Eildon Rhymer (rhymer23) wrote,
Eildon Rhymer

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Ten years.... Ten years!

Ten years today (more or less) I discovered fanfic for the first time.

Ten years ago, we got our first computer (well, if you don't count various VIC-20s and Spectrums and ZX-81s from two mis-spent youths). A few weeks later, we got Internet access. The first thing I wanted to do was seek out X-Files newsgroups, since I was in the first flush of an enormous X-Files obsession. I duly discovered the alt.tv.x-files newsgroup, and read through it - not a wise thing to do, actually, since they were all discussing episodes that wouldn't air on the BBC for a whole year. Adjacent to it in the listing, though, was something called alt.tv.x-files.creative. What's that? I wondered.

"That" turned out to be a place full of - gasp! - stories about the X-Files characters, written by normal people like me! I read through the first few stories in mingled fascination and horror. The thing is, I expected that a story written by a fan would be just like an episode of the show. I thought it would consist of "an X-File" - i.e. a case. Instead, 90 percent of the stories consisted of Mulder turning up on Scully's doorstep with flowers, and... er... romance happening.

I ran away in horror, my purist little heart outraged, but I couldn't resist going back. Fortunately, things changed somewhat once the immediate aftermath of St Valentine's Day passed. I soon discovered that there were longer case-files in there, too, that read rather like episodes. I even discovered this magic little world called "angst"...

The thing is, I have always made up stories about my favourite books and TV series and films. At the age of 8, I was so deeply obsessed with "Swallows and Amazons" that I drew pictures, dressed up, wrote songs, took up hobbies, and generally immersed myself in it for months on end. When I was 11, I read "The Three Musketeers" and started making up stories about the characters in my head. I did the same with all the other nineteenth-century historical novels I read through my teenage years, as well as the original series of "Star Trek", and others.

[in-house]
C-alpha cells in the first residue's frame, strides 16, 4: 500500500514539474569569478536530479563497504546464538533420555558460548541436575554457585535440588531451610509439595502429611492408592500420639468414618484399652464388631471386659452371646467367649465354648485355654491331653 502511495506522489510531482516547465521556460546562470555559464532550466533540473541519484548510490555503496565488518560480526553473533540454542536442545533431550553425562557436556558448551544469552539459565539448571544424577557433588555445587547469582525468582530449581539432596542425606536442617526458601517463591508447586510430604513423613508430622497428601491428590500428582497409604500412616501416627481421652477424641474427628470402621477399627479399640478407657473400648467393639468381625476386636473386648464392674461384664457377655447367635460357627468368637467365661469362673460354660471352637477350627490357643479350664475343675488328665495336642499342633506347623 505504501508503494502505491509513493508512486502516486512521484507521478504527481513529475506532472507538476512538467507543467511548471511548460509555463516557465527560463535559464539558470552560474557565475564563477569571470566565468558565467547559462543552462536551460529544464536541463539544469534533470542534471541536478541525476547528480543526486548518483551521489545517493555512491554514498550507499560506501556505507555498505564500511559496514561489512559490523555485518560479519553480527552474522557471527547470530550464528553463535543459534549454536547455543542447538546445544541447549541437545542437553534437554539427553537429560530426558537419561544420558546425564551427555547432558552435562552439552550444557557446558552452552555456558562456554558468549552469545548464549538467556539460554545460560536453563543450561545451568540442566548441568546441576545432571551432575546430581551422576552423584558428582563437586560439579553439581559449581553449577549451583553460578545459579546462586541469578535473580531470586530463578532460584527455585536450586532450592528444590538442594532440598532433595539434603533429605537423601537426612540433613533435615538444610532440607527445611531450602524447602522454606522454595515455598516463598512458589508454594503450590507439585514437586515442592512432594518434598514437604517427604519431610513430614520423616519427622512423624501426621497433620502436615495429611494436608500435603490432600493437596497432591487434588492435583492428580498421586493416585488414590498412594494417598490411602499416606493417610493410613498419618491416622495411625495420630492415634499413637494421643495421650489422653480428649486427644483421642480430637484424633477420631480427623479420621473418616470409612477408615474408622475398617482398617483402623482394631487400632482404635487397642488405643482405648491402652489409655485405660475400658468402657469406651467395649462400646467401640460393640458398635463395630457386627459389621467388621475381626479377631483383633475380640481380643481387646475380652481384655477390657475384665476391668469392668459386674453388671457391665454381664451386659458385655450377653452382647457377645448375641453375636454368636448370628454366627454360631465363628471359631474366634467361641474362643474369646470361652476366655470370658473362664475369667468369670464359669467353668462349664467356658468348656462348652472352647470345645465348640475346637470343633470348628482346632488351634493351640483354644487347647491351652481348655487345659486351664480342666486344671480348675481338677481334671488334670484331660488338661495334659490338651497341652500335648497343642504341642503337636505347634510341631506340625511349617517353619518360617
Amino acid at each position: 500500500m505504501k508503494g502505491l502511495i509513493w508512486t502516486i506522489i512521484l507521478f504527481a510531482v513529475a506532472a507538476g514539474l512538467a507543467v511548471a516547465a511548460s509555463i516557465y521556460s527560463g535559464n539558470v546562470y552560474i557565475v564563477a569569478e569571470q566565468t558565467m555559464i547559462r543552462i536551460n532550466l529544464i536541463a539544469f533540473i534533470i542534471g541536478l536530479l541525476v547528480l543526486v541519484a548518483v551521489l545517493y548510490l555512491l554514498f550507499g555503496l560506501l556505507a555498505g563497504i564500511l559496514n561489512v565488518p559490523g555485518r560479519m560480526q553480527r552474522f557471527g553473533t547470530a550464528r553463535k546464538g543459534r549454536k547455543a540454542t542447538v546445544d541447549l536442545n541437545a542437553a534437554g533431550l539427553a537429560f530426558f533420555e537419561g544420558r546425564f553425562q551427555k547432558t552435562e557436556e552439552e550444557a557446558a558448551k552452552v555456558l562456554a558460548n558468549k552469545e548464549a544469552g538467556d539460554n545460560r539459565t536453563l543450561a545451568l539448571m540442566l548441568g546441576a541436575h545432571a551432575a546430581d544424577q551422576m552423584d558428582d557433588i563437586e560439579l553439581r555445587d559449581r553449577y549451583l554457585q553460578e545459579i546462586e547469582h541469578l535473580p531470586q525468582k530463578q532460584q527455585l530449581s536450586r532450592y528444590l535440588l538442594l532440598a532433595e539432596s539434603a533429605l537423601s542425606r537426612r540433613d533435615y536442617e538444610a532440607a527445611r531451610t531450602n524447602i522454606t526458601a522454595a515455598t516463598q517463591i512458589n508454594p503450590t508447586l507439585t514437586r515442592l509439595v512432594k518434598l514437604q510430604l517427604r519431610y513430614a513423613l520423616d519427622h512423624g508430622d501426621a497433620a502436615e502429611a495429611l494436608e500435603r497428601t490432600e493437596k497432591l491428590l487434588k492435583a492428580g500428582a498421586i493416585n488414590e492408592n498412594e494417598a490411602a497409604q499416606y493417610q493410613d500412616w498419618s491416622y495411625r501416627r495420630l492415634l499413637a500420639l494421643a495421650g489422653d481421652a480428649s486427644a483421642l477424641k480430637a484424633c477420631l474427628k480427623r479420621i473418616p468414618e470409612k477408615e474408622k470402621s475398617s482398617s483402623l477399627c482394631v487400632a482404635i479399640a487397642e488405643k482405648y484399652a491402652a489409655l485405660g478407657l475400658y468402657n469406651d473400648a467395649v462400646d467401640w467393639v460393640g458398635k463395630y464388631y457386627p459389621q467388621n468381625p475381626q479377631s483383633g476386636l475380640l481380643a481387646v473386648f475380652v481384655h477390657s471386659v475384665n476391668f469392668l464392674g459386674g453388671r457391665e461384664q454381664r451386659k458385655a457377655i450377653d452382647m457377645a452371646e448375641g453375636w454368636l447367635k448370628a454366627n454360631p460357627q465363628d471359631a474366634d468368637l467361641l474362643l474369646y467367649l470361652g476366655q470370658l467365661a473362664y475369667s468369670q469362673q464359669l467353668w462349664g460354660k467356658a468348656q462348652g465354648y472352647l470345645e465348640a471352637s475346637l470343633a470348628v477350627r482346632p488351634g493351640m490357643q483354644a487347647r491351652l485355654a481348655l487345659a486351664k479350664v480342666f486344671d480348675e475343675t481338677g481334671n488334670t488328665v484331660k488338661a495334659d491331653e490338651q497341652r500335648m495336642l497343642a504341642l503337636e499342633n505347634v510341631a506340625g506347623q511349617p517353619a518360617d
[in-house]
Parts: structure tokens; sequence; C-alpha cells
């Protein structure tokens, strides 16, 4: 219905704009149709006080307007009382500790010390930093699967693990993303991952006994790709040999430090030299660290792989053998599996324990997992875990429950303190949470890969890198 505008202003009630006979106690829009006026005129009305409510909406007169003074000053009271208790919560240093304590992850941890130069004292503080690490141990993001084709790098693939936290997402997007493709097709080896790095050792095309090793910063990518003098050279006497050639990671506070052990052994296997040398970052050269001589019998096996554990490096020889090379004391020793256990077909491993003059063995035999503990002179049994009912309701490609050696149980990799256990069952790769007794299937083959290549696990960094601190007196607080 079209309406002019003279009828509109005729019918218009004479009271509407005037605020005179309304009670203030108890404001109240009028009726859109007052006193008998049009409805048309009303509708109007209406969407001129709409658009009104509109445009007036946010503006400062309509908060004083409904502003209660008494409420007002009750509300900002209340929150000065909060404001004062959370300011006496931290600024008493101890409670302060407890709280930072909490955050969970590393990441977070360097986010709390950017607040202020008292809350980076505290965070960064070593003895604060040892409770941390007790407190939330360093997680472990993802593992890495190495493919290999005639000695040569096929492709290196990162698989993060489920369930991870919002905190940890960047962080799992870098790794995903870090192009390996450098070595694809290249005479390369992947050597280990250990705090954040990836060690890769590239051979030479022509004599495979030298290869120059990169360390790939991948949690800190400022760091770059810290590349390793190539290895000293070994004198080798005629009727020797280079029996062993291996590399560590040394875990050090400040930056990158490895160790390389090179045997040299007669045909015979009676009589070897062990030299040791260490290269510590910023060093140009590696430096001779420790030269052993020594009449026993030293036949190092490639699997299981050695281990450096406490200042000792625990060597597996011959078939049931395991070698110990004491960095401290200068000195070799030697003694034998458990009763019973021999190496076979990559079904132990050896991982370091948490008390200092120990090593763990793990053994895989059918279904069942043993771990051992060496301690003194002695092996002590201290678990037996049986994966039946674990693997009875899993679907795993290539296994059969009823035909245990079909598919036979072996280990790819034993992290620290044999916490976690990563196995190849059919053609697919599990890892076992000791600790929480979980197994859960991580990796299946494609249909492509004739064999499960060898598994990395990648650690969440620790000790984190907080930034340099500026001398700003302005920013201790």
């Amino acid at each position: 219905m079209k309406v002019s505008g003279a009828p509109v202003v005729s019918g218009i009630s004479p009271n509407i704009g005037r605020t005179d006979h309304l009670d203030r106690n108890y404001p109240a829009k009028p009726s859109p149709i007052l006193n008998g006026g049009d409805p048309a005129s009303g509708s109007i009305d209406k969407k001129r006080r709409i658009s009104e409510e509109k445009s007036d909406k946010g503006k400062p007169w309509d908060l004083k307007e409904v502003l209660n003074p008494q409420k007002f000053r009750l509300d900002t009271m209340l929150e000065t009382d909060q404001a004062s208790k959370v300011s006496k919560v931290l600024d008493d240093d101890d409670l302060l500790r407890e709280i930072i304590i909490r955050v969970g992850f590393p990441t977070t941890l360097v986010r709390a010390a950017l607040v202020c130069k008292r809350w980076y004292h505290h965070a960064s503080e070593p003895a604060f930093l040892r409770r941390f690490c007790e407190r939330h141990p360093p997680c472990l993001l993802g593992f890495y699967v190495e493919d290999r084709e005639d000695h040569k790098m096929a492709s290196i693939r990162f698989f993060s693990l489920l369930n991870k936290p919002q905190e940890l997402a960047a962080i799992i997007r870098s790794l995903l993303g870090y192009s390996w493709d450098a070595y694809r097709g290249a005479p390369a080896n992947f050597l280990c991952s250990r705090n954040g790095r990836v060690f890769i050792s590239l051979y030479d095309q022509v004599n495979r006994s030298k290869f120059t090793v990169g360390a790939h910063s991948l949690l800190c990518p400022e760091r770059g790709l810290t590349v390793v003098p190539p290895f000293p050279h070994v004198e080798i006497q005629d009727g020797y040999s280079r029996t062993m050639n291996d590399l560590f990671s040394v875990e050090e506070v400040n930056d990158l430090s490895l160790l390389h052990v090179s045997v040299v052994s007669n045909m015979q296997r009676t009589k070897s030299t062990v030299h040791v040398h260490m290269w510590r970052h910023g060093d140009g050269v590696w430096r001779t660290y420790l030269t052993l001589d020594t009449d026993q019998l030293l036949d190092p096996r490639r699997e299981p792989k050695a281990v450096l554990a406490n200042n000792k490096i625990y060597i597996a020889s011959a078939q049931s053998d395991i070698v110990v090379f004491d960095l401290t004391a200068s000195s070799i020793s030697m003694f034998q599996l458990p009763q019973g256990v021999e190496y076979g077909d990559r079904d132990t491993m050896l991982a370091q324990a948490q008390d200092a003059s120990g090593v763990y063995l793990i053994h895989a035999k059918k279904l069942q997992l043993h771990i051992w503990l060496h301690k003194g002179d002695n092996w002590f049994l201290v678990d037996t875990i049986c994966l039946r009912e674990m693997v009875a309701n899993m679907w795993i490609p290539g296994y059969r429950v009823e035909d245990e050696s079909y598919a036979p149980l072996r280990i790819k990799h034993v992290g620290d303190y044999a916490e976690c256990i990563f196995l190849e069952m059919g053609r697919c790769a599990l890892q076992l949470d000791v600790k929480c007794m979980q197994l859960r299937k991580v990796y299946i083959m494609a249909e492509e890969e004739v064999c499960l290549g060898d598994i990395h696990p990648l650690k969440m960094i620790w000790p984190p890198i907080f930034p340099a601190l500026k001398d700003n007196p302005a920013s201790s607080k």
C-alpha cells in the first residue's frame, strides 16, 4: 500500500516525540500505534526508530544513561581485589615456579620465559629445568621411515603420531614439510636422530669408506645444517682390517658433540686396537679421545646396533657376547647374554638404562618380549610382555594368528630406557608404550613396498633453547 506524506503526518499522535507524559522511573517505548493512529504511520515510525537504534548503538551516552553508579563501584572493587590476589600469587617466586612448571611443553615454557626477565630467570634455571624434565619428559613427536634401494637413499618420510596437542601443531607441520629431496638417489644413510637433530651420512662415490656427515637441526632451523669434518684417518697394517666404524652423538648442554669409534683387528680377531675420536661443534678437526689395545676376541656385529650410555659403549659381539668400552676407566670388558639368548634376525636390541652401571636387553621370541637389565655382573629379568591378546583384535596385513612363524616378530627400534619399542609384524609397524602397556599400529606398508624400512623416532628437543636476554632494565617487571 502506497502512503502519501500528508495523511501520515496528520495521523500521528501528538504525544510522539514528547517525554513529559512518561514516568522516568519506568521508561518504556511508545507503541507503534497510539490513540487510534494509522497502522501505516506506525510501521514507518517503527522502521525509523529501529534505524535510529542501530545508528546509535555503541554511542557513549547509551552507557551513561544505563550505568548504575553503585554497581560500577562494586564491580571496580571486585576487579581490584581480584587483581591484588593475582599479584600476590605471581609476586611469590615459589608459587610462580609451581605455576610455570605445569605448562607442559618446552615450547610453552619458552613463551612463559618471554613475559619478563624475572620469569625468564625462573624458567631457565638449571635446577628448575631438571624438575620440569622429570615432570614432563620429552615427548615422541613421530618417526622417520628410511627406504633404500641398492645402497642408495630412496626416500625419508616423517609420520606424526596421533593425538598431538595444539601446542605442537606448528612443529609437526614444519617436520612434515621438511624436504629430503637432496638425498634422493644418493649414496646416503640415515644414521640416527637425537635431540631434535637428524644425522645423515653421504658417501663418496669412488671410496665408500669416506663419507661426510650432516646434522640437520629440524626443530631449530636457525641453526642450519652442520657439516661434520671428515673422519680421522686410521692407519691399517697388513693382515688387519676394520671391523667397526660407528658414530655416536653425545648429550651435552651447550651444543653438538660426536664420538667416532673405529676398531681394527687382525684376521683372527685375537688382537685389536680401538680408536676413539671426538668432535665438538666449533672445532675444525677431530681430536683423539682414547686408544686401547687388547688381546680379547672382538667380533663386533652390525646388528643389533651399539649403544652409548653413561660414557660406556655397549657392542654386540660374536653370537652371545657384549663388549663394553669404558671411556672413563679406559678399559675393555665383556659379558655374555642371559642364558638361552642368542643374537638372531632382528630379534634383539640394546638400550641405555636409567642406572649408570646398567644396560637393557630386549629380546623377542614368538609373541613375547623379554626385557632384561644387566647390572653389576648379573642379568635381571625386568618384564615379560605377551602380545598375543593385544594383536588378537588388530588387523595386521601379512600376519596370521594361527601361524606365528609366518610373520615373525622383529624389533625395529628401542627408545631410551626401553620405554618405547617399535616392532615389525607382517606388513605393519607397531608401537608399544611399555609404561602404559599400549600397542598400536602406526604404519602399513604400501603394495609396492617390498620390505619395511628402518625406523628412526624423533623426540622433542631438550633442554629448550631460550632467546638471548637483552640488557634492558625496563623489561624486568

So that was the magic of fanfic for me. It was just so incredible to know that other people existed who did the same as I did. My made-up stories had always involved my favourite characters getting wounded and distressed (but overcoming it all with wonderful heroism), so it was especially wonderful to discover angst writing, and learn that I wasn't totally warped. (Or, if I was, that at least others were warped alongside me.)

I can't remember when I started writing fanfic, but it can't have been more than a month or two after I first started to read it. My first effort was awful, and I stopped it half way through. My second - a long case-file riddled with Mulder-angst - was better, and I posted it with great trembling and dread on the August Bank Holiday weekend, 1996. I thought hardly anyone had noticed it, but only a two months later I found myself winning third place in the "best angst writer" category in the fanfic awards, which was a lovely justification.

I wrote X-Files fanfic for nearly three years, before I realised that there was very little left that I wanted to say. I posted a retirement notice, and only yesterday I realised that I'd kept all the emails people sent me in response to that. I had a nostalgic little cry yesterday. I'd spent three years feeling like the new kid on the block, in awe of all the mighty giants of fanfic who had been there before me. I remember those responses finally making me realise that I had become something of a mighty giant myself, without ever realising it.

(Ending abruptly because I've just noticed the time. I'll wrap it up into some sort of conclusion tonight.)

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